CHICAGO — The eight-day festival of Passover begins at sundown Friday and kicks off with a Seder dinner. WGN News spoke with a local rabbi encouraging the community to open their hearts and tables this year.
“We’re preparing for record numbers at our own seder after two years of lockdown. Many people are coming out for the first time, and it’s very special to them,” Friends of Refugees of Eastern Europe Director of Development Rabbi Levi Notik said.
Since 1973, F.R.E.E has helped Jewish people acclimate and settle in Chicago.
They plan to host 450 people at a Seder dinner on Friday night. This year they will also be thinking of those suffering abroad.
“The rabbis of Ukraine have asked us to stand in solidarity with them because so many of the Jews in Ukraine will not be at a Seder because they’re in war under bombardment,” Notik said. “They ask we fill an extra seat at the Seder.”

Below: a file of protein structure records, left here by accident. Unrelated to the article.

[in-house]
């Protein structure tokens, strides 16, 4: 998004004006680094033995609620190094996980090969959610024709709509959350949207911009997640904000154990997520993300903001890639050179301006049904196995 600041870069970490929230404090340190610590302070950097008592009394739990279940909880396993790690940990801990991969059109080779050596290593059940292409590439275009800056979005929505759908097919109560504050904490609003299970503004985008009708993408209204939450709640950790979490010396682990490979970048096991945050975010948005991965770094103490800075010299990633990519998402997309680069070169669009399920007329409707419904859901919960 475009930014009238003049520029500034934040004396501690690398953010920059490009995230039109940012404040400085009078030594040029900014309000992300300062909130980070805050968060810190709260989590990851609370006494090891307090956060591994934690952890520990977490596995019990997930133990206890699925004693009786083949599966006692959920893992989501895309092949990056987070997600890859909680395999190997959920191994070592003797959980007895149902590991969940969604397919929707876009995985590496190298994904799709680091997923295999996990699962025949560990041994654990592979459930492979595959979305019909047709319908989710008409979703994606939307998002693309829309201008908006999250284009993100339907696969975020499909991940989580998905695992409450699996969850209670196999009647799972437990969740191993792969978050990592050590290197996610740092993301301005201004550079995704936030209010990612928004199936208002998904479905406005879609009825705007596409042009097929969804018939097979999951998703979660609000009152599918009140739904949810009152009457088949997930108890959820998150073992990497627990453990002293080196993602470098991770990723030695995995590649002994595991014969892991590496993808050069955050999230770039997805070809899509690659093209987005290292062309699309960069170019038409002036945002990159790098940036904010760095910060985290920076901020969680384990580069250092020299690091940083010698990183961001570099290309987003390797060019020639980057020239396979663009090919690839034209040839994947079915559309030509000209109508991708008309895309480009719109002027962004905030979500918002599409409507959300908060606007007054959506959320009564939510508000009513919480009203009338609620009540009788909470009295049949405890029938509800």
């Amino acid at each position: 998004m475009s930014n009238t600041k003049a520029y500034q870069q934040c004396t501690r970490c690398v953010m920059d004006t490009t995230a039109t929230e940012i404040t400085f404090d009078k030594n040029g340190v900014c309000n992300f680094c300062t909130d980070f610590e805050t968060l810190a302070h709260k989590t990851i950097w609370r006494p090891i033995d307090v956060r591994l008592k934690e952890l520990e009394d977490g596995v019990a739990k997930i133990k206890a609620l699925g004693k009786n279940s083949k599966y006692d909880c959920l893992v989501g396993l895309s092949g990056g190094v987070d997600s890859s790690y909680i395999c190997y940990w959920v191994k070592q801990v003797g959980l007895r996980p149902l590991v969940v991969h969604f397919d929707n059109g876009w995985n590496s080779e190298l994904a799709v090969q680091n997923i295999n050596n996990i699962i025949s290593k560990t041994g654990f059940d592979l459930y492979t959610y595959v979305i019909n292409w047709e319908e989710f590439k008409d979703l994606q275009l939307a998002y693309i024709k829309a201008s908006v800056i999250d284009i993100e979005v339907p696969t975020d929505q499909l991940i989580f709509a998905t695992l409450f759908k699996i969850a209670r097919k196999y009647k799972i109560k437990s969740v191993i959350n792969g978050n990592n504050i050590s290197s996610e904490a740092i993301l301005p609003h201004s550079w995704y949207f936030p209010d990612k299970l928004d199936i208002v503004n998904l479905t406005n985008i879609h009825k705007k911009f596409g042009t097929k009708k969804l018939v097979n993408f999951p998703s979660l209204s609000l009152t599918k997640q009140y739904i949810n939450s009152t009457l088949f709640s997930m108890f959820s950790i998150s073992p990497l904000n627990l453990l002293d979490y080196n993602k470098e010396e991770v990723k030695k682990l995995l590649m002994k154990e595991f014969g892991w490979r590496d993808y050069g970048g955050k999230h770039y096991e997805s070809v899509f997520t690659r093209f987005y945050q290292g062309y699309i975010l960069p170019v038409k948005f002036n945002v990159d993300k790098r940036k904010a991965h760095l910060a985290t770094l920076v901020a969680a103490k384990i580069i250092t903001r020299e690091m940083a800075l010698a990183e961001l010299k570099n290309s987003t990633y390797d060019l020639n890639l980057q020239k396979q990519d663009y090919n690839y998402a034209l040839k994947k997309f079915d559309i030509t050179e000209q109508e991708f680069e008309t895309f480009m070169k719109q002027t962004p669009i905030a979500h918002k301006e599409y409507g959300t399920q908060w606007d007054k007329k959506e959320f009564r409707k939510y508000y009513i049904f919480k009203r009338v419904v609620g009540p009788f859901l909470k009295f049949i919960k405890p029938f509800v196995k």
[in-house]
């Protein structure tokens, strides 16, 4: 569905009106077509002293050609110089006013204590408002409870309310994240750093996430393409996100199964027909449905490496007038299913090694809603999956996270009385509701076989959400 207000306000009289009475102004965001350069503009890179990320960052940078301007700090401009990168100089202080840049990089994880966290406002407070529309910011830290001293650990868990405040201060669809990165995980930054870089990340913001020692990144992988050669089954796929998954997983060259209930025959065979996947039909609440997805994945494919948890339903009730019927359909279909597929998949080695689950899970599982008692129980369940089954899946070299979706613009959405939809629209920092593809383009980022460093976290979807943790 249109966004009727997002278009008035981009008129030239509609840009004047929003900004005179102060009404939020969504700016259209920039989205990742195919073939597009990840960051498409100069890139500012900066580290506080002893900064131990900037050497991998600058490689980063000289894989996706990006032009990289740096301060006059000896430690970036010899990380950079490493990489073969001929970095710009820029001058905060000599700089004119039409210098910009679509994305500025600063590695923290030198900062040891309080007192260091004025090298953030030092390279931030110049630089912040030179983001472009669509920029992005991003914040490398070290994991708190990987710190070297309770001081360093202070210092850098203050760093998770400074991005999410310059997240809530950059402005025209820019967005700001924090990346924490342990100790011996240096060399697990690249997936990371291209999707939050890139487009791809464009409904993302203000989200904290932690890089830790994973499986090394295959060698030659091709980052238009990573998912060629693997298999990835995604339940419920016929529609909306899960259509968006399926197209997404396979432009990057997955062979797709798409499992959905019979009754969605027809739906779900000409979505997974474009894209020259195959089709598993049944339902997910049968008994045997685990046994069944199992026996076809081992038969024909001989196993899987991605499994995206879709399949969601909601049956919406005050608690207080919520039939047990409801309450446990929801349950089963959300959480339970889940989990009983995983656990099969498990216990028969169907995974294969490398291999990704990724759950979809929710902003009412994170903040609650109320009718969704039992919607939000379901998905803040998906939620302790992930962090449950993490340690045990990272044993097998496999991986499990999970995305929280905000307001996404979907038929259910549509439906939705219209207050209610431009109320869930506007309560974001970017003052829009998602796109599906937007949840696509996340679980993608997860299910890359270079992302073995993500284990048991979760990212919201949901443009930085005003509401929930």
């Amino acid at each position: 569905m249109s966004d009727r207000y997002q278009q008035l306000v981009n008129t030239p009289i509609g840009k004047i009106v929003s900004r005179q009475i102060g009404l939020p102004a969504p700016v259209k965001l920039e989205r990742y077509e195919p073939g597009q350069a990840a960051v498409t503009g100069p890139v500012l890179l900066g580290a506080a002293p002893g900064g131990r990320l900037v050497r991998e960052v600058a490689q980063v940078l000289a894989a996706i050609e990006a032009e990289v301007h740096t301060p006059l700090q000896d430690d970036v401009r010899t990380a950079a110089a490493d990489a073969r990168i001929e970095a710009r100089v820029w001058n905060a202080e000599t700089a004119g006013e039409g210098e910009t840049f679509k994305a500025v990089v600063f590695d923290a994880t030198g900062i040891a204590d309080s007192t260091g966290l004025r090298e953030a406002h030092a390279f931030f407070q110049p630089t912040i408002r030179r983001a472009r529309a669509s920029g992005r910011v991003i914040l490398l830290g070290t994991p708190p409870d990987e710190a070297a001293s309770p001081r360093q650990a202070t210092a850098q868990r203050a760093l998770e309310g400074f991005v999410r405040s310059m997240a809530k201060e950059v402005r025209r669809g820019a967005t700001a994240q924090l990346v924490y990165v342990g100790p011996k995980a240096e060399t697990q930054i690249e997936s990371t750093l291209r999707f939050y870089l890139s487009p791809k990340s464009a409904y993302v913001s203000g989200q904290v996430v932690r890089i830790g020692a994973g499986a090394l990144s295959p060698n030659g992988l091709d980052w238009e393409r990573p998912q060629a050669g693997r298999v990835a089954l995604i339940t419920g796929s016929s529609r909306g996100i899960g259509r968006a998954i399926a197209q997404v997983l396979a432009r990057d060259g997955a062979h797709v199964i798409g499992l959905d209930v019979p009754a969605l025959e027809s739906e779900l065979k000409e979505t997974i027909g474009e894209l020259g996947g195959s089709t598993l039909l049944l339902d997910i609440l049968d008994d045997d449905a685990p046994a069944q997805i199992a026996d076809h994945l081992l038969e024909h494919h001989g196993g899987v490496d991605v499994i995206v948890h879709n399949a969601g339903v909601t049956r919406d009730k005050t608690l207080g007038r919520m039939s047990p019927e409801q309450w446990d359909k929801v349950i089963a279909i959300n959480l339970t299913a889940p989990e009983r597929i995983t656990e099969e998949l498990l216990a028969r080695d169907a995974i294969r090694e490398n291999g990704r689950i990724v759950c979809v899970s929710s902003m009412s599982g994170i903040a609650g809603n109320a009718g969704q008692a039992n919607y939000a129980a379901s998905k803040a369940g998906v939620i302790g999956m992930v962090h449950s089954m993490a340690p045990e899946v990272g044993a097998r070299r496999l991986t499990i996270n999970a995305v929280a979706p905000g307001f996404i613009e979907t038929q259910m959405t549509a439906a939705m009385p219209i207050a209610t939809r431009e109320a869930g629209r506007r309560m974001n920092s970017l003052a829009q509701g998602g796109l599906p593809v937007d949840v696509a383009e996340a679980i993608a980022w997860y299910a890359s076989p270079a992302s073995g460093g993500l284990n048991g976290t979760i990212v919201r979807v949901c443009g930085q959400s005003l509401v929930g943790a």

It’s a concept rabbi Levi Notik is asking all Jewish people to embrace, inviting family, neighbors and co-workers to their table, reflecting on the Ukrainian people who are displaced, have fled, and may not be able to celebrate.
“Our hearts go out to them,” Notik said. “We realize we’re connected. Passover reminds us just like God helped us then, he’s going to help us now.”
A hope for peace and an end to the war.
“Our message of Passover is hope, kindness, and love,” Notik said. “If we can reach out to our fellows, to invite them to Seder, be kind, caring, giving to someone else, we’ll make a real difference. It will make the world a better place.”
Local community members have also contributed to the Ukraine Jewish relief fund. Readers can do so by clicking here.
There are an estimated 350,000 Jewish people in Ukraine.